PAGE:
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Eur J Clin Microbiol Infect Dis. 2015 Feb;34(2):349-55. doi: 10.1007/s10096-014-2241-5. Epub 2014 Sep 12.

Prevalence of blaZ gene types and the cefazolin inoculum effect among methicillin-susceptible Staphylococcus aureus blood isolates and their association with multilocus sequence types and clinical outcome.

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1
Department of Infectious Diseases, Asan Medical Center, University of Ulsan College of Medicine, 88, Olympic-ro 43-gil, Songpa-gu, Seoul, 138-736, Republic of Korea.

Abstract

Cefazolin treatment failures have been described for bacteraemia caused by methicillin-susceptible Staphylococcus aureus (MSSA) with type A β-lactamase and inoculum effect (InE). We investigated the prevalence of blaZ (β-lactamase) gene types and a cefazolin InE among MSSA blood isolates in South Korea and evaluated their association with specific genotypes. The clinical impact of the cefazolin InE was also evaluated. A total of 220 MSSA isolates were collected from a prospective cohort study of S. aureus bacteraemia. A pronounced InE with cefazolin was defined as a ≥4-fold increase in the minimum inhibitory concentration (MIC) between a standard and high inoculum, resulting in a non-susceptible MIC. Sequencing of blaZ and multilocus sequence typing (MLST) were performed. Clinical outcomes were assessed in 77 patients treated with cefazolin. The blaZ gene was detected in 92 % of the 220 MSSA isolates. Type C β-lactamase was the most common (53 %), followed by type B (20 %) and type A (17 %). Certain genotypes were significantly associated with specific β-lactamase types (notably, ST30 and type A β-lactamase). A pronounced cefazolin InE was observed in 13 % of isolates. Most of these (79 %) expressed type A β-lactamase and ST30 was the predominant (55 %) clone amongst them. Cefazolin treatment failure was not observed in patients infected with strains exhibiting a pronounced InE. These strains had no impact on other clinical outcomes. In conclusion, the prevalence of a pronounced InE with cefazolin could be dependent upon distributions of MSSA genotypes. Cefazolin can likely be used for the treatment of MSSA bacteraemia (except endocarditis), without consideration of an InE.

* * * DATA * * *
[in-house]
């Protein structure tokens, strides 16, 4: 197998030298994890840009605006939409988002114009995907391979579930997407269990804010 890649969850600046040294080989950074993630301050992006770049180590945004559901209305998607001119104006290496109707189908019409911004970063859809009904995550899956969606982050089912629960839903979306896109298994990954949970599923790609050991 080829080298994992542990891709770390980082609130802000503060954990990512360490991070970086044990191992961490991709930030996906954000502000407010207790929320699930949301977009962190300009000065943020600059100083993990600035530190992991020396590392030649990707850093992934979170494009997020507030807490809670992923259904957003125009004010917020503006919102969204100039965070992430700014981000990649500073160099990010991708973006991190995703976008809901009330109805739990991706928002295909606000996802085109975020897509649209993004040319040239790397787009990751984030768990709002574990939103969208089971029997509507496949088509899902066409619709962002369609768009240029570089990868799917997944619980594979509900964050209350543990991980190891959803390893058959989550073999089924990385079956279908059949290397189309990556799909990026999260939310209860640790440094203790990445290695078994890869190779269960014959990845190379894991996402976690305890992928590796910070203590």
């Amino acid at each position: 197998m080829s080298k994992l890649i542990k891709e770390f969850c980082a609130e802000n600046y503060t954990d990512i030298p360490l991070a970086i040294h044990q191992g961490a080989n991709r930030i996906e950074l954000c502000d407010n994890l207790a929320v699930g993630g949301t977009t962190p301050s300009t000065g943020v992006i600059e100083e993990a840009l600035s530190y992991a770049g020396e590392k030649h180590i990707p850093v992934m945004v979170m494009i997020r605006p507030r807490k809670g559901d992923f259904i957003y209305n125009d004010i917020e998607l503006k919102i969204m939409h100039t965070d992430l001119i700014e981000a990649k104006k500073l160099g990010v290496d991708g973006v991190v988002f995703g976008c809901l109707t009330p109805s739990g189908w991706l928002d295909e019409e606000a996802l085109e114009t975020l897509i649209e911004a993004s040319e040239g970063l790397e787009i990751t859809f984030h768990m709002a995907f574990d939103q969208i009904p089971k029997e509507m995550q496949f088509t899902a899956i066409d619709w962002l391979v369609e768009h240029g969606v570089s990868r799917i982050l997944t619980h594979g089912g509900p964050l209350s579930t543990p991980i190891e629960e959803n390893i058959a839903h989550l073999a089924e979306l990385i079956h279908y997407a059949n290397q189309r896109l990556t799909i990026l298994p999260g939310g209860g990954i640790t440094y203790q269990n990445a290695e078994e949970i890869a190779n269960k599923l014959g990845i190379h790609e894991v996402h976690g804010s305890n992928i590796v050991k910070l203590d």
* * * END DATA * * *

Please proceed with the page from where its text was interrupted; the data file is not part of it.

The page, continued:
PMID:
25213722
DOI:
10.1007/s10096-014-2241-5
[Indexed for MEDLINE]

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